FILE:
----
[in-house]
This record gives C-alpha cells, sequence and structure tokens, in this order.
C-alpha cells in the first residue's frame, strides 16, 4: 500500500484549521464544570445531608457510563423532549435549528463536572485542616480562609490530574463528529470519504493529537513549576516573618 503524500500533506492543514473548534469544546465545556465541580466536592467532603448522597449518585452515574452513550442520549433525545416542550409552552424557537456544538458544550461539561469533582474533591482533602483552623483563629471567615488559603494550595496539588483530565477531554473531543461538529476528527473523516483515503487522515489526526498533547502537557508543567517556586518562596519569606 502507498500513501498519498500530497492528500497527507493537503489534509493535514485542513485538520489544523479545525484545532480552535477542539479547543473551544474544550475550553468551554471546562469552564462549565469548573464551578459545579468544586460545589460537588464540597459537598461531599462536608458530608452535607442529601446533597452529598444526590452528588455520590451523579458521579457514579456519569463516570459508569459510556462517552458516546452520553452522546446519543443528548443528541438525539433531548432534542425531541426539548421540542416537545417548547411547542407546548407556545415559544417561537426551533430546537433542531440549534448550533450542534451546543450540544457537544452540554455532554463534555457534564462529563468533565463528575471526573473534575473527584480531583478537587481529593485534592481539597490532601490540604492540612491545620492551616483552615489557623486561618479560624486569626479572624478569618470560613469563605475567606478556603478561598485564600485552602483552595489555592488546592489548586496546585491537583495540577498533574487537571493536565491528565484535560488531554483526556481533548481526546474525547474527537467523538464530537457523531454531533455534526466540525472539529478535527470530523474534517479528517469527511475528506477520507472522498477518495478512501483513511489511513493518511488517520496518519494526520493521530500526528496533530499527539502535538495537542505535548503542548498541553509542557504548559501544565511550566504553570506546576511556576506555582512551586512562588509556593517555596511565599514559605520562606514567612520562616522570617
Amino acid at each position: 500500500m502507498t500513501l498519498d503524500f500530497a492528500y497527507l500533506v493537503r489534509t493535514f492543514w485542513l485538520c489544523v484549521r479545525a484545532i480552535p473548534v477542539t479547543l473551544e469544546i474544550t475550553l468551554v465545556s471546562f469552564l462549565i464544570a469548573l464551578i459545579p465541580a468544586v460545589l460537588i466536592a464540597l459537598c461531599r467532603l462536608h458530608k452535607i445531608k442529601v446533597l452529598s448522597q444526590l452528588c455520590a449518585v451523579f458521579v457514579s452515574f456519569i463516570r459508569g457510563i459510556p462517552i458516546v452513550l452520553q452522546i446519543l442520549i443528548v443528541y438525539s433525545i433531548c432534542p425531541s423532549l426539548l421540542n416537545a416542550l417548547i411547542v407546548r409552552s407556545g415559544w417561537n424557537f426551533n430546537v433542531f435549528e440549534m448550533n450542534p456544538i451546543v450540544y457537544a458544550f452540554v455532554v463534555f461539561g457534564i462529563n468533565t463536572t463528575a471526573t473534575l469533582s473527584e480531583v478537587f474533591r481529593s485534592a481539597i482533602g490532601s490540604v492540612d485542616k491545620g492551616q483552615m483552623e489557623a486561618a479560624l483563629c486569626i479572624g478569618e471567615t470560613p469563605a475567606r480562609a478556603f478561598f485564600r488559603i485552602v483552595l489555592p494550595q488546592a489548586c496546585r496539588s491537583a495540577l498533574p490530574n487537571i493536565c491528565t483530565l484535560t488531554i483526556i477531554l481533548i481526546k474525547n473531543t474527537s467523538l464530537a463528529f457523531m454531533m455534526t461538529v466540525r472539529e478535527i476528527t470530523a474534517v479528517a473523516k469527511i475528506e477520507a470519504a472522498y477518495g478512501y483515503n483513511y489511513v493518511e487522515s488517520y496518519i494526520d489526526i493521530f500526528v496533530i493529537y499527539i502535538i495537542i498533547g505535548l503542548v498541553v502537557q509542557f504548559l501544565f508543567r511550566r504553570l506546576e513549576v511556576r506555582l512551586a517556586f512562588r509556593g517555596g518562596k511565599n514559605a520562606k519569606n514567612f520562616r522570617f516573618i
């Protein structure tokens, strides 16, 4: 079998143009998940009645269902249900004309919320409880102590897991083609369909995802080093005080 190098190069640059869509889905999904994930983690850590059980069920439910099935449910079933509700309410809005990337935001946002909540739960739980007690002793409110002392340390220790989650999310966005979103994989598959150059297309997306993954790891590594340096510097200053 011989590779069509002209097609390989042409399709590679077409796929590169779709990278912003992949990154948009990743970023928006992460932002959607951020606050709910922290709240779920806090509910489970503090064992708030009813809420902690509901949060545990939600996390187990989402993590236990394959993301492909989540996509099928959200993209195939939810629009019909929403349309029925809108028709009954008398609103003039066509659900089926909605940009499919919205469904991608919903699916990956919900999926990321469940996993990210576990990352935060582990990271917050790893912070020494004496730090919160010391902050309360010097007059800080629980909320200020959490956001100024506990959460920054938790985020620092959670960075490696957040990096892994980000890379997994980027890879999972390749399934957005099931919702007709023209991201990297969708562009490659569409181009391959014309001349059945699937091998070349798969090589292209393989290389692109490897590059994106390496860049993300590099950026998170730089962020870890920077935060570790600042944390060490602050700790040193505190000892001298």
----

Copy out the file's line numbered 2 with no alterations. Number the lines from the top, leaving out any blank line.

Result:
This record gives C-alpha cells, sequence and structure tokens, in this order.